You mentioned gay marriage 6-7 times separately and only one issue (gay adoptions) that is not related to gay marriage. There is something that people need to understand: Citing separately every one of the 10,000gazillion marriage benefits gay couples are denied, each more irrelevant than the last to people’s quality of life (I’m all for immigration reform but to be honest I couldn’t care less if Romney deports Dora the Explorer), does not make a strong or compelling argument about gay rights. It makes a desperate and shallow one.

        Romney’s record is also unfailingly anti-equality…

        Somewhat better.

        Despite Stephen’s whistling in the dark about “silence” on LGBT issues…

        Oh, dear, I didn’t mention this angle? I believe that with our national politicians mostly silent right now, the social/cultural battle still continues in earnest, on a very local level. We’ll have to work a lot harder and be vigilant in our own communities to make this country one that is forthright and supportive. So it appears the battle is joined…

        • posted by Jorge on

          I believe that with our national politicians mostly silent right now, the social/cultural battle still continues in earnest, on a very local level.

          Ehhh, I meant to phrase that a little more broadly. I mean things like the petition for that gay Eagle Scout candidate that Ellen highlighted on her show, the It Gets Better Project, we can’t all make national news but it’s the small stuff that goes drip-drip-drip.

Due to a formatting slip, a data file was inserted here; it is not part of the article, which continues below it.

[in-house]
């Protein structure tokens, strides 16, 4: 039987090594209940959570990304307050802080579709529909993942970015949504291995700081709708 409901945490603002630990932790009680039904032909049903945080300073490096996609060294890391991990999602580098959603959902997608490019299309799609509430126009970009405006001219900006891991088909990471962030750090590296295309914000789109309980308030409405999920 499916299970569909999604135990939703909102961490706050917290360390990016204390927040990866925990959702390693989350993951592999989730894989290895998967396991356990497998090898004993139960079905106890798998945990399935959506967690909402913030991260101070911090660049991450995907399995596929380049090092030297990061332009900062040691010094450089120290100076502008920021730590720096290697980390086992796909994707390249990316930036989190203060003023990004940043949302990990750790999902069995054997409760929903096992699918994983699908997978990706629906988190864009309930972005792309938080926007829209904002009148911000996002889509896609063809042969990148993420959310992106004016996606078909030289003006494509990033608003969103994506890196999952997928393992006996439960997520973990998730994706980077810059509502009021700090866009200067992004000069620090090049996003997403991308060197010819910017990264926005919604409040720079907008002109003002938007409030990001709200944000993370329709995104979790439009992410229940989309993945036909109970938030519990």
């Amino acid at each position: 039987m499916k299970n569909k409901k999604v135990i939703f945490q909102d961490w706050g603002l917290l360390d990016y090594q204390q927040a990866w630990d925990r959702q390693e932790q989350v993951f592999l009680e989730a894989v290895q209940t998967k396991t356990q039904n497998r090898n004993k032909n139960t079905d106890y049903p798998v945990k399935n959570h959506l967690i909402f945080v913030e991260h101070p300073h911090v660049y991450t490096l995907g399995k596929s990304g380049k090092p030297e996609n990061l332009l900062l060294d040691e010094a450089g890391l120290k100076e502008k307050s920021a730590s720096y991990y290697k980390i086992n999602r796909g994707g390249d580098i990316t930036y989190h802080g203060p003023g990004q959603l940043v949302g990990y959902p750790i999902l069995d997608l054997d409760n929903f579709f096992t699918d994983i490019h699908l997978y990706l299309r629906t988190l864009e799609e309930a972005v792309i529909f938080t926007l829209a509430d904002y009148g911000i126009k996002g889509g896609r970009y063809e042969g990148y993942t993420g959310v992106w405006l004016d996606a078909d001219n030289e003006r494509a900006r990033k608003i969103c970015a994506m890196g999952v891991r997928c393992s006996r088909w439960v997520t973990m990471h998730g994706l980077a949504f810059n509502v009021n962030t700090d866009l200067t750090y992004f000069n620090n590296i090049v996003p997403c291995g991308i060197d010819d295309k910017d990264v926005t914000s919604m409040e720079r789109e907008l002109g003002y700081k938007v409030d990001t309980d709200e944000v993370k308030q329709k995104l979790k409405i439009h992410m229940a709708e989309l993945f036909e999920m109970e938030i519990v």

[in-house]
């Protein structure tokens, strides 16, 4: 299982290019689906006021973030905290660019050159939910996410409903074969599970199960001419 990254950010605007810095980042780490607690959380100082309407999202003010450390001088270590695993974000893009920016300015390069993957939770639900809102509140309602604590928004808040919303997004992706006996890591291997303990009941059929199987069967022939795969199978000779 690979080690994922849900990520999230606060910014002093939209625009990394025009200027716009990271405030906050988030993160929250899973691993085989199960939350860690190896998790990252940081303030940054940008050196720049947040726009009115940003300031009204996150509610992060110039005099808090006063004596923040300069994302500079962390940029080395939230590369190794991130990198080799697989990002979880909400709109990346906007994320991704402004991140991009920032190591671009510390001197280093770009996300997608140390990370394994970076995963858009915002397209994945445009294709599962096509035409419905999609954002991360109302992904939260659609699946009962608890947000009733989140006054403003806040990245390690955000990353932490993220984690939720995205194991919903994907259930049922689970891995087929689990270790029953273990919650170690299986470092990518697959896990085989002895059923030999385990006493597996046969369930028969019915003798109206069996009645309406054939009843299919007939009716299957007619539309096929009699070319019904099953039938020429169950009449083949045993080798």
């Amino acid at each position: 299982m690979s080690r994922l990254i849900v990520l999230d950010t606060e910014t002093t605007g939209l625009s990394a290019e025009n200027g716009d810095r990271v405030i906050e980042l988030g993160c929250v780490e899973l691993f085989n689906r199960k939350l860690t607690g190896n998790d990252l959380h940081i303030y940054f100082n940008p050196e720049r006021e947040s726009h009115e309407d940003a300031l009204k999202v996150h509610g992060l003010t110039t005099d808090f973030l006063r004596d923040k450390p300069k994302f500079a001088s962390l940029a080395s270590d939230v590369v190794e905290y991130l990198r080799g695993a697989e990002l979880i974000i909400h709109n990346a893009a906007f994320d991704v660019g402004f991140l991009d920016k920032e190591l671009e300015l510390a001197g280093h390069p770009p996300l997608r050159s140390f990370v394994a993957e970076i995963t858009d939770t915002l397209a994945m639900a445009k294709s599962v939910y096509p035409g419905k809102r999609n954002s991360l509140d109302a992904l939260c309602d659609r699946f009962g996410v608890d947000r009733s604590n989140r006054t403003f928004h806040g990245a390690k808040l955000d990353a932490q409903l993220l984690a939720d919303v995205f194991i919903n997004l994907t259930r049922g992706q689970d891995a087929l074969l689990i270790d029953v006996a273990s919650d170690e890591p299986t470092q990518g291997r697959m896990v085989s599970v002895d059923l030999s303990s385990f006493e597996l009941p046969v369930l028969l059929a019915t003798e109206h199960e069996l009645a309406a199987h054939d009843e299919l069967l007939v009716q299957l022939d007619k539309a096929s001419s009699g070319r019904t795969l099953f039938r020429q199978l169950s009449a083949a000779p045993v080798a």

• posted by Tom Scharbach on

          Oh, dear, I didn’t mention this angle? I believe that with our national politicians mostly silent right now, the social/cultural battle still continues in earnest, on a very local level. We’ll have to work a lot harder and be vigilant in our own communities to make this country one that is forthright and supportive. So it appears the battle is joined …

          No, you didn’t mention it, Jorge. I did, because the meme of both Stephen’s recent posts on IGF and the LCR endorsement is that the recent “quiet” from the Romney campaign is a sign that the Republican Party won’t pursue anti-equality legislation in the future.

          I look at the party platform and the party’s actions this year and think that the meme is delusional. You don’t have to even scratch the surface to see the anti-equality forces joined up with the Republican Party in most states, heals dug in, fighting equality on numerous fronts, or worse, trying to reverse what gains we’ve made, as is the case in Wisconsin.

          However, I agree with you that the battle is being waged culturally and on many fronts, not just marriage. In Wisconsin, marriage is off the table until SCOTUS acts in 2025 or so, and the battle being waged statewide is over whether or not our Republican Governor and Attorney General will succeed in eliminating our Domestic Partner Act, which grants very limited rights to same-sex couples. In my rural area, the battle is being fought over a GSA in a local high school, a proposed “equal benefits” ordinance the next town over, and other issues that might make the local paper, but go no further. That’s probably true all over the country.

          You are dead right about the importance of “It Gets Better”. Michael and I wore our t-shirts frequently this summer, and we’ve both had more than one young person come up to us and thank us.